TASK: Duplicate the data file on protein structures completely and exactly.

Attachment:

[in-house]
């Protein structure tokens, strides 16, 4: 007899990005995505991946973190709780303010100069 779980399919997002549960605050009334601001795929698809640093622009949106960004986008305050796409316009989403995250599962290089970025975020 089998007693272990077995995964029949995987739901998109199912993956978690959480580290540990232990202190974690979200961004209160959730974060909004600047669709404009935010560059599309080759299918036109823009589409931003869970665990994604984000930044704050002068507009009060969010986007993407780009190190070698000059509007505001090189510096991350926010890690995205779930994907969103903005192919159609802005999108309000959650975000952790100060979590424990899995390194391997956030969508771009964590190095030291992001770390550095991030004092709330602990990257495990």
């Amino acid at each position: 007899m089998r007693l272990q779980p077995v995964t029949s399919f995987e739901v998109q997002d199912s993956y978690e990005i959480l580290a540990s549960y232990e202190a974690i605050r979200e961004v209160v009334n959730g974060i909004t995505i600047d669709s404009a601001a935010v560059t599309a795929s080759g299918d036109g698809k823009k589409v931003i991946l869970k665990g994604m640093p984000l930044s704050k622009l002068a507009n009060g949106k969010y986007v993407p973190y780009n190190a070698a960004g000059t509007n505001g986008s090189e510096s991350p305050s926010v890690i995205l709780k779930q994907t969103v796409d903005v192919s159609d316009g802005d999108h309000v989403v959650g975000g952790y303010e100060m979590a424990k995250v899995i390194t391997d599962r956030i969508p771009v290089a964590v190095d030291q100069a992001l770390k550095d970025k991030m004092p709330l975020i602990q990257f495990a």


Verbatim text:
[in-house]
């Protein structure tokens, strides 16, 4: 007899990005995505991946973190709780303010100069 779980399919997002549960605050009334601001795929698809640093622009949106960004986008305050796409316009989403995250599962290089970025975020 089998007693272990077995995964029949995987739901998109199912993956978690959480580290540990232990202190974690979200961004209160959730974060909004600047669709404009935010560059599309080759299918036109823009589409931003869970665990994604984000930044704050002068507009009060969010986007993407780009190190070698000059509007505001090189510096991350926010890690995205779930994907969103903005192919159609802005999108309000959650975000952790100060979590424990899995390194391997956030969508771009964590190095030291992001770390550095991030004092709330602990990257495990």
């Amino acid at each position: 007899m089998r007693l272990q779980p077995v995964t029949s399919f995987e739901v998109q997002d199912s993956y978690e990005i959480l580290a540990s549960y232990e202190a974690i605050r979200e961004v209160v009334n959730g974060i909004t995505i600047d669709s404009a601001a935010v560059t599309a795929s080759g299918d036109g698809k823009k589409v931003i991946l869970k665990g994604m640093p984000l930044s704050k622009l002068a507009n009060g949106k969010y986007v993407p973190y780009n190190a070698a960004g000059t509007n505001g986008s090189e510096s991350p305050s926010v890690i995205l709780k779930q994907t969103v796409d903005v192919s159609d316009g802005d999108h309000v989403v959650g975000g952790y303010e100060m979590a424990k995250v899995i390194t391997d599962r956030i969508p771009v290089a964590v190095d030291q100069a992001l770390k550095d970025k991030m004092p709330l975020i602990q990257f495990a």